TTC Press Service.- The Caribbean region has received with deep concern the decision of the new president of the United States Donald Trump to withdraw his country from the Paris climate agreement, a treaty that is a hope for the paradisiac islands already struggling against the aftermath of global warming.
One of the first Caribbean reactions has come from the Dominica Senator Francine Baron that urged the United States to reconsider its decision. According to Baron, the small island developing states (SIDS), particularly Caribbean islands, are significantly affected already by drastic changes in weather conditions.
The senator cited by the Dominica press said the withdrawal of the second largest emitter of the greenhouse gases from the Paris climate accord “is a major concern to small states.”
She added at the recent general assembly of the Organization of American States (OAS) in Mexico that “climate change in fact poses an existential threat to at least 13 of the 34 member states of this organization and many others”.
“We therefore use this forum to urge the United States of America to reconsider its decision to withdraw from the Paris Climate accord.” Baron addressed the forum on the issue of climate change as it relates to Dominica and other small island developing states.
The Senator described “the impact of more severe hurricanes and the destruction of our most valued tourism assets, our beaches and coral reefs, and the damage to our infrastructure that threaten to reverse the developmental gains that we have made”.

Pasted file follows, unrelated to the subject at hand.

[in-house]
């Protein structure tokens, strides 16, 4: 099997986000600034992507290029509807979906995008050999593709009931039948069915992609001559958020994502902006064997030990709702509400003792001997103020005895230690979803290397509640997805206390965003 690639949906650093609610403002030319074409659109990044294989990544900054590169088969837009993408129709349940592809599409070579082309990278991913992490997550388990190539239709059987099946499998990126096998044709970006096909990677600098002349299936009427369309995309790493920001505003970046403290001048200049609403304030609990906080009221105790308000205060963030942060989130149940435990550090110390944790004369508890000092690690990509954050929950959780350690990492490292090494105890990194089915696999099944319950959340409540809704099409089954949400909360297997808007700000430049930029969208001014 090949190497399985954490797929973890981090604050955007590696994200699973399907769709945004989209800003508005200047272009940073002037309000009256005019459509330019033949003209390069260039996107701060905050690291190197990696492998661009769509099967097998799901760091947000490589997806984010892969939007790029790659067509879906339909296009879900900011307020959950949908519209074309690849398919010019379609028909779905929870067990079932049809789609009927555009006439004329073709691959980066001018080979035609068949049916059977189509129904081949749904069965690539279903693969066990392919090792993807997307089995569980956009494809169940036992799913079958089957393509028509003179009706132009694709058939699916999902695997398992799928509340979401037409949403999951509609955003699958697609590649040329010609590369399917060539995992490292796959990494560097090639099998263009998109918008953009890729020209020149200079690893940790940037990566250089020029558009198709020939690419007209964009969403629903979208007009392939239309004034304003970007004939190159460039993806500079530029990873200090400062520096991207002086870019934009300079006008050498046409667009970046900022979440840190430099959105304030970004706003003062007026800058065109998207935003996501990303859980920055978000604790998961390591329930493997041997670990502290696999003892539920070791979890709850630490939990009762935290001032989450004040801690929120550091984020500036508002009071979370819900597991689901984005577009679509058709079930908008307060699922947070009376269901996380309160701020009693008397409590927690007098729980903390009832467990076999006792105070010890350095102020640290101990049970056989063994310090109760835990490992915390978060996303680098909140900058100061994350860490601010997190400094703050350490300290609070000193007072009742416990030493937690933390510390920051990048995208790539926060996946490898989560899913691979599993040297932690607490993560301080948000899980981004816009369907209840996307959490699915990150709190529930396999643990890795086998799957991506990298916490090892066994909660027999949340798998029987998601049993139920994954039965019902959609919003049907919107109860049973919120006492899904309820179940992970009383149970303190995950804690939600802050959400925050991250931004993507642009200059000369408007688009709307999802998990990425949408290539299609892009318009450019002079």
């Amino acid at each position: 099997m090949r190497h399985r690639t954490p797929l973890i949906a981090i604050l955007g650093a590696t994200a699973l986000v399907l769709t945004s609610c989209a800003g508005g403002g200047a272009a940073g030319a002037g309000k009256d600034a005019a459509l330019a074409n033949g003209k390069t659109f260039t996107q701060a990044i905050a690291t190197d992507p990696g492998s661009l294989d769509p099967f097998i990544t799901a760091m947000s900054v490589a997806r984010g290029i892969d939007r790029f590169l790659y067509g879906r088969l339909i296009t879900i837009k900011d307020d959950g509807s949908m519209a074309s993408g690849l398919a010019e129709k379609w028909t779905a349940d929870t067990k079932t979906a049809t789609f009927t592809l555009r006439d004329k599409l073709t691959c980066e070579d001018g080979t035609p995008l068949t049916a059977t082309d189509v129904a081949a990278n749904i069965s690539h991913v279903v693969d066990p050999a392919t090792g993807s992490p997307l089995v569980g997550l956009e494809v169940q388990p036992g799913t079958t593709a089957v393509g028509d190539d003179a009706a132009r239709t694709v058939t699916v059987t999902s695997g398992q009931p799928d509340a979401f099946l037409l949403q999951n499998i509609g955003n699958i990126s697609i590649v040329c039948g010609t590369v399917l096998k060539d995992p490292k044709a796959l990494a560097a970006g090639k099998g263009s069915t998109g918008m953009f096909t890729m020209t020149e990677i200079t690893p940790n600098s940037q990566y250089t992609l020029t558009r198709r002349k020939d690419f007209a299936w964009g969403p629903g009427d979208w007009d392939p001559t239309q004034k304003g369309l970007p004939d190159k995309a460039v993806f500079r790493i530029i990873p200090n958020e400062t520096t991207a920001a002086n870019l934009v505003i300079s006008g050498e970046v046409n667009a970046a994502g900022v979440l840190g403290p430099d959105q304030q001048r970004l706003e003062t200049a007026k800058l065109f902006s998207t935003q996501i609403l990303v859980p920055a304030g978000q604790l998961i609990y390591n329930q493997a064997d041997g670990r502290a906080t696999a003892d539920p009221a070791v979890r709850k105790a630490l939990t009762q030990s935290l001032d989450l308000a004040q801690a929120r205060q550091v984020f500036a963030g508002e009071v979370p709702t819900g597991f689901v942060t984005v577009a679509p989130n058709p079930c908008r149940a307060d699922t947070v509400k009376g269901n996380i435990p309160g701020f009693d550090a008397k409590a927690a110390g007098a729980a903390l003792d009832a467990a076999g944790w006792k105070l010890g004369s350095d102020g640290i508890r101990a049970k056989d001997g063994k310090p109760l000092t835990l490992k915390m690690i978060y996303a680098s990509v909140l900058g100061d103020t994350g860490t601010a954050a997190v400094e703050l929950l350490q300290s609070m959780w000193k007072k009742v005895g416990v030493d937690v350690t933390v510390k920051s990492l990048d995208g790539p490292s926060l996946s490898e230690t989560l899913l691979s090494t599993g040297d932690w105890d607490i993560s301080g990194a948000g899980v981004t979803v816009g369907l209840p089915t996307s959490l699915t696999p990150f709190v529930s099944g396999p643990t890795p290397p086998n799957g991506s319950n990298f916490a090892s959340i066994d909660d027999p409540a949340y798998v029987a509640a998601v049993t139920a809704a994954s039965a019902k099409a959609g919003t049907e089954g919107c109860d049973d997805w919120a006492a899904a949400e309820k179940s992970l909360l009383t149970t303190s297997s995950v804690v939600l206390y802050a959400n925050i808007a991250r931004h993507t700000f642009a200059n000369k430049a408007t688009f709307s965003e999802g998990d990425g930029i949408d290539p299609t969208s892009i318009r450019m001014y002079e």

According to the Senator’s opinion “our efforts to attain the 2030 sustainable development goals of the United Nations cannot be achieved without dealing with the causes of climate change.”
She also used the forum to reconfirm Dominica’s commitment to realizing the 2030 sustainable development goals of the OAS and upholding the established laws.
She pledged that the island is committed to holding true to the values of the charter and the instruments that emanate from the competent authorities of the OAS, as well as upholding the rule of law and strengthening of the country’s democratic institutions as outlined in the Inter-American democratic charter.
The American press agency AP reported in a recent article that top scientists say it was already likely that Earth’s temperatures and the world’s seas will keep rising to a point where some island states may not survive through the next 100 years.
President Trump this month said he’d withdraw the United States from the climate deal, prompting leaders of vulnerable islands to talk about their future with a mixture of defiance, hope and resignation. AP report added.
The agency cited Hans-Otto Poertner, a German scientist who chairs the climate impacts study group for the United Nations’ Intergovernmental Panel on Climate Change. “The chances are even less with the U.S. pulling out of the climate agreement in Paris” he said.
“If we really push into action, we can save some (small islands) but we may not be able save all of them”, he added.
Marshall Islands President Hilda Heine told The Associated Press that “I cannot give up on my people and my country and my culture. It’s very important for us to be optimistic”.
AP said that Heine and other island leaders are putting their hope in strong pollution curbs by China, other nations, individual American states and cities, as well as improved technology.
The report revealed that “to small island nations where the land juts just above the rising seas, the U.S. pulling out of the Paris global warming pact makes the future seem as fragile and built on hope as a sand castle.